Now, what does all of this mean for us? Well, it means the same for us that it did for those in the house with Jesus almost two thousand years ago. Jesus, the Son of Man, has the authority on earth to forgive sin, and he offers to each of us a new way of being human. Each one of us was created to worship and to know God. We were created to reflect God’s goodness—his steadfast love, compassion, mercy, and faithfulness—in whatever capacity or roles in which we find ourselves. He created us to have dominion over this earth, not to be dominated by addictions, selfishness, greed, oppressive systems, disease, and death. He created us to enjoy his rest and the blessings of his kingdom forever.

And, Jesus came to redeem us from the curse that has robbed us of that purpose. His own resurrection from the dead is the sign of our resurrection and at the time of his appearing when we too will be transformed no longer to suffer from debilitating diseases or the fear of death. Jesus came to redeem us from the curse of the law by bearing in himself our transgressions and sins. He died so that we could be forgiven, cleansed, changed, and empowered finally to live out our purpose in fellowship to God and service in his kingdom.

Through the good news, God calls people everywhere to turn from their sin and to follow Jesus, the Son of Man, the one who has been given all authority over heaven and earth. He makes people whole again and gives us new life and a purpose. He reconciles us to God and empowers us by his Spirit to live lives that are pleasing to God. Jesus offers us all a new way of being human.


This brings us to the last thing that I want us to do today. I want us to think about what it means to be truly human, to live out the new life and purpose that Jesus the King has restored to us as people. I want to talk about a few general ways, and also one specific way that we find right here in this passage.

First, having our sins forgiven and becoming empowered by God’s Spirit means that we have been reconciled to God himself. We have been granted peace with God. The sin that separated us from our God and kept us enslaved to lesser powers has been dealt with once and for all, and we can approach God and worship God in freedom and confidence.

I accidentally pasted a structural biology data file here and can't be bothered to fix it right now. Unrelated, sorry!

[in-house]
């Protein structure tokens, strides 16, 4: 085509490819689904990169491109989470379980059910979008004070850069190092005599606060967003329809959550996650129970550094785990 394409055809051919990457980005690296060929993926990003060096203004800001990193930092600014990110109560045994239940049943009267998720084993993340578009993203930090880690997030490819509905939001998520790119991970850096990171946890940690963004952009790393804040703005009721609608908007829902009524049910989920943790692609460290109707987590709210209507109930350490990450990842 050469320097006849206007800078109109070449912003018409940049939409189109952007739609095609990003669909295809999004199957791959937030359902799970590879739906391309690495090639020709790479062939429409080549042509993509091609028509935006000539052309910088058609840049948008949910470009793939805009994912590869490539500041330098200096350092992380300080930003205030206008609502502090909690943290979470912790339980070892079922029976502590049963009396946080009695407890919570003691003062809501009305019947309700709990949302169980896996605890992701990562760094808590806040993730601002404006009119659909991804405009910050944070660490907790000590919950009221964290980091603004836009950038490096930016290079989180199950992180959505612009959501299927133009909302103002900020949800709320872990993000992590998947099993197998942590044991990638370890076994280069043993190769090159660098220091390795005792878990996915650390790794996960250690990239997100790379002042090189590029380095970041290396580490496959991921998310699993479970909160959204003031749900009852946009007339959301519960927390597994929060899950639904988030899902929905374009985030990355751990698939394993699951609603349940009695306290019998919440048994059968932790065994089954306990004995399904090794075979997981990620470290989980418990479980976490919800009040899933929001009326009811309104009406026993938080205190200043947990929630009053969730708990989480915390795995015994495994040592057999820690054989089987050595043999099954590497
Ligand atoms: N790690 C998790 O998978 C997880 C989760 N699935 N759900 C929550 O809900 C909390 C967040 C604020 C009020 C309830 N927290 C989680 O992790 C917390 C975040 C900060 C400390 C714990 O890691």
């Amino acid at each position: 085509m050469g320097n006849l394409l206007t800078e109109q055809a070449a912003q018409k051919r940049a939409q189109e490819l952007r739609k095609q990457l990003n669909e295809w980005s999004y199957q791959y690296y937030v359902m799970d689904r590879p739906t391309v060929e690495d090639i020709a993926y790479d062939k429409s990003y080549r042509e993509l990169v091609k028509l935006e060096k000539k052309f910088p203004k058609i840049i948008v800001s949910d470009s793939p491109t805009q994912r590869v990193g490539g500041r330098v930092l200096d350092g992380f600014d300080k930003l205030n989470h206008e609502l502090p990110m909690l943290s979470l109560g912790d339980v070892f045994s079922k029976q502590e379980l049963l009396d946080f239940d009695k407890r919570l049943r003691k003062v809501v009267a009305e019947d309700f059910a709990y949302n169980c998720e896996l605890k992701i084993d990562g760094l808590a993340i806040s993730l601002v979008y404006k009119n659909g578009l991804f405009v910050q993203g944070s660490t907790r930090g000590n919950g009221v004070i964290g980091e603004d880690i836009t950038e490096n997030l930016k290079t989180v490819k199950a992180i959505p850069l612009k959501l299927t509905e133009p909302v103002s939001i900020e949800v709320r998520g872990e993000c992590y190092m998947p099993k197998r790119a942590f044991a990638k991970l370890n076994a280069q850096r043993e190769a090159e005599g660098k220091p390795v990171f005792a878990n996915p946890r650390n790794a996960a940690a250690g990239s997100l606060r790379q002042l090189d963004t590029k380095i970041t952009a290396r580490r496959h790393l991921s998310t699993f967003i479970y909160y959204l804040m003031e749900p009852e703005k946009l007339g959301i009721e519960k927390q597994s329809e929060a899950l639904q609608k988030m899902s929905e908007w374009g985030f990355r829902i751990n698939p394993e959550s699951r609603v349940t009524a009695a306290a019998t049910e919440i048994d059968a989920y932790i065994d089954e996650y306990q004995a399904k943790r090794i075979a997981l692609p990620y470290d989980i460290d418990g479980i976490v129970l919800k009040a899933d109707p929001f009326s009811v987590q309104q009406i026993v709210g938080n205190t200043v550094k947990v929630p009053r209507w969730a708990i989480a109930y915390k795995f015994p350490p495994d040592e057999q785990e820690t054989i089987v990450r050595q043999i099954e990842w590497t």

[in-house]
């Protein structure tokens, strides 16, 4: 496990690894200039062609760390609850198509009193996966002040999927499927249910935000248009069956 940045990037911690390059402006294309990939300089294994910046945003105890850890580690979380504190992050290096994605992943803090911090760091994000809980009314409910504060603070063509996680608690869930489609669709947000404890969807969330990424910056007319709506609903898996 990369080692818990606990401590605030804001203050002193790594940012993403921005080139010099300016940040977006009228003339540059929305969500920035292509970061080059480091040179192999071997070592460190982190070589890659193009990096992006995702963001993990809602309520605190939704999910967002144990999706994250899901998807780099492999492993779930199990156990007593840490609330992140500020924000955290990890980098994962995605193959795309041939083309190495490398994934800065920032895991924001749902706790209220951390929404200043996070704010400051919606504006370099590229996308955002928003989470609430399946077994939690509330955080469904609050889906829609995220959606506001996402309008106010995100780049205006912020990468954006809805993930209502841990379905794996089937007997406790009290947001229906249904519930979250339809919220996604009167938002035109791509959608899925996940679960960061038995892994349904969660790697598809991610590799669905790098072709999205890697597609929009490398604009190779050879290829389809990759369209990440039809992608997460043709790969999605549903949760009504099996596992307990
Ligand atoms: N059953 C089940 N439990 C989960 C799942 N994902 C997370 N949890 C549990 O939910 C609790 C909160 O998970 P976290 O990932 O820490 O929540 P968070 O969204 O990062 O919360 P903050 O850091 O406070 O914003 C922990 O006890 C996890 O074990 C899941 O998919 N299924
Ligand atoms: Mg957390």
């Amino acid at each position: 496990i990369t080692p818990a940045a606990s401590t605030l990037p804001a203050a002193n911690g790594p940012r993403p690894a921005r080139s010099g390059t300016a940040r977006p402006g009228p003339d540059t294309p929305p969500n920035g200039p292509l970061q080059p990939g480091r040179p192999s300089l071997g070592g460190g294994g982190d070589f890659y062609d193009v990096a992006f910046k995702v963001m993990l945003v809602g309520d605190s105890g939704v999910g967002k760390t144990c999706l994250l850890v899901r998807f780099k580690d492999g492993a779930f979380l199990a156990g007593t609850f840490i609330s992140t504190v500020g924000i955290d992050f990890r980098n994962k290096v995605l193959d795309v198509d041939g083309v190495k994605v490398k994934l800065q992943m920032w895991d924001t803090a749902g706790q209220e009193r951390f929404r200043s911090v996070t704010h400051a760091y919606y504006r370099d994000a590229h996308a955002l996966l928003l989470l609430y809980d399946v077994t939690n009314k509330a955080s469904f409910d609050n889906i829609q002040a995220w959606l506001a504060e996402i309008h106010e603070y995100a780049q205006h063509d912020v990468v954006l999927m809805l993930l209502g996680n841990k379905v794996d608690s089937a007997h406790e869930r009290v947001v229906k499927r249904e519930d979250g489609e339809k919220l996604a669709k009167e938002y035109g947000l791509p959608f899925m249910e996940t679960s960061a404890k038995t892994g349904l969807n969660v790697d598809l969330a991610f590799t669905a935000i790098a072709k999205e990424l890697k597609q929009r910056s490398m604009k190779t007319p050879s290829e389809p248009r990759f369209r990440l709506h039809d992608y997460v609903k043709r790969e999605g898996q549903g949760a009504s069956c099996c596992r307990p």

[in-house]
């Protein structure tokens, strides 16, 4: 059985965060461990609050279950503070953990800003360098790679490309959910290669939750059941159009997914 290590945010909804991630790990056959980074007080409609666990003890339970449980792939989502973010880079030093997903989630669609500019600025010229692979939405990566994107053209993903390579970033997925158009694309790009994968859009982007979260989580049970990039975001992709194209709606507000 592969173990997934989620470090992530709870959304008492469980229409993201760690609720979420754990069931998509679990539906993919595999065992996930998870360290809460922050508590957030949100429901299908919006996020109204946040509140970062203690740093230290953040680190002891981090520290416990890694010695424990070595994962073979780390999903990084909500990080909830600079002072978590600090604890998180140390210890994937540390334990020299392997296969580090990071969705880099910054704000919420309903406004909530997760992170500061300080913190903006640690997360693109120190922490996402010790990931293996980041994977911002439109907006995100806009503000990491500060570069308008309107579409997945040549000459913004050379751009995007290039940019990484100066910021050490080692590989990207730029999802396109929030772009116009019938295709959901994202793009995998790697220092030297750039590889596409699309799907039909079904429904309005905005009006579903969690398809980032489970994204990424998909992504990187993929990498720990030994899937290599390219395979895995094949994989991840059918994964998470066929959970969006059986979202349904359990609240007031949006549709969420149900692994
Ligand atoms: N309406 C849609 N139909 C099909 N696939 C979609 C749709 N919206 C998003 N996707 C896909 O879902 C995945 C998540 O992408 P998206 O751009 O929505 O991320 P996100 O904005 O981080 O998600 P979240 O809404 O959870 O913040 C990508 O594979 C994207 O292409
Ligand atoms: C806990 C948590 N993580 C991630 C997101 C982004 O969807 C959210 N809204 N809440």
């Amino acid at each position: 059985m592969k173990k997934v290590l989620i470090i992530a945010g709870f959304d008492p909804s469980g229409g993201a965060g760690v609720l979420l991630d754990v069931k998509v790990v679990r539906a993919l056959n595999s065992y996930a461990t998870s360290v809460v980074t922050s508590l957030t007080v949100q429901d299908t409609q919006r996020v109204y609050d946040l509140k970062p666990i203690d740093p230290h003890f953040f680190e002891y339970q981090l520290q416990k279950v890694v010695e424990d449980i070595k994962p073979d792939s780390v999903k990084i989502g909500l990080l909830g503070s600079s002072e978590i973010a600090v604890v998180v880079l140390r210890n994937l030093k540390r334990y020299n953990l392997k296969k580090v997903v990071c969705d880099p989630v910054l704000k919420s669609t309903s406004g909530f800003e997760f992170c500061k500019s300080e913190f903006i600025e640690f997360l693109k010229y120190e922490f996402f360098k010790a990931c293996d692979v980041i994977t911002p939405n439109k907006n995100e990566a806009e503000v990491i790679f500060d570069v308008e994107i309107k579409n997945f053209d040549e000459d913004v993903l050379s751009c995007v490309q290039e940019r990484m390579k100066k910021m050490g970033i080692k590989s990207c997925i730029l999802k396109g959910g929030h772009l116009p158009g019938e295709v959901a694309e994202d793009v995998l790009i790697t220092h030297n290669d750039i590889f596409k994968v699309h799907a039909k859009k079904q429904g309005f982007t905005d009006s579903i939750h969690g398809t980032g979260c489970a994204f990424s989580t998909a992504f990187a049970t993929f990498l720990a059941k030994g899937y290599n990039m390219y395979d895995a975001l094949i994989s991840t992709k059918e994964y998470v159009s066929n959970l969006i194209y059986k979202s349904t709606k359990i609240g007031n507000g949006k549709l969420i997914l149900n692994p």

Second, having our sins forgiven and having been granted the Spirit, God calls us to live in service to him in his kingdom. In both the Old and the New Testaments, the image that the inspired writers use to describe God’s people is that of a royal priesthood and a holy nation. The Israelites were to be a royal priesthood and a holy nation. They were to bring order to God’s good creation through spreading justice and righteousness and reflecting God’s good character in all that they did. However, in the Old Testament, the Israelites worshipped idols, were enslaved to sin, and fell short of God’s glory.

In the New Testament, the inspired writers declare that something has fundamentally changed so that God’s people can now live out that purpose. Jesus’ death has freed his people from enslaving powers, forgiven their sin, and empowered them through the gift of the Spirit to live lives pleasing to God. Again, Peter borrows the terms royal priesthood and holy nation and applies them to the church—Israelites and non-Israelites who hope in Jesus the King.

Generally speaking, Jesus has made us whole—has forgiven us and empowered us—so that we can live in justice and righteousness and reflect his good character in all our roles and capacities as people who inhabit this world. God has called us to bring order to our families and communities by living as peacemakers and people who help the down and out. He has called, forgiven, and empowered us as spouses to reflect his good character in the way that we love and serve one another. He has called us as parents, employers, employees, neighbors, and business partners to mirror his patience and trustworthiness, compassion and mercy in the way that we conduct ourselves.

Finally, and this is what I want us to see from this passage as we close, he calls us, forgives us, and empowers us to be his witnesses. He invites us to be witnesses to the fact that through his death the world has changed, to be witnesses to the fact that his resurrection is proof that people can live and look forward to a better life, to be witnesses to the fact that Jesus, the Son of Man, has been given the kingdoms of this world and calls everyone everywhere to repent and believe the good news. We are called to be his witnesses, royal priesthood, and holy nation.

We are called to do what these four friends did here in this story. They demonstrated that they believed in Jesus’ authority to forgive sins and heal by means of the way in which they did not give up hope but were doggedly determined to bring their paralyzed friend to Jesus. Do we really believe that Jesus offers our lost friends, neighbors, and family members a new way of being human? Do we really believe that he can forgive their sins and break the stranglehold of deep-rooted, paralyzing habits in their lives?

If we really believe that, then let’s be his witnesses. Let us not give up hope but continue to work to bring them to Jesus. If we have to climb up on someone’s roof and dig through to the floor, let us do so in faith that the Son of Man has the authority on earth to forgive sin, to restore life, and to set the captives free!

[1]David E. Garland, A Theology of Mark’s Gospel (Grand Rapids: Zondervan, 2015), 284.

[2]Ibid., 112.

Chris Cooper 

If you’re in the Paducah area and want to talk more about King Jesus and what it means to live in his new world, I would love to sit down with you over a cup of coffee (my treat!). Contact me, and let’s meet! I also invite you to come and worship the King with me at Mt. Pleasant Baptist Church. We meet for worship weekly at 10:30 on Sunday mornings.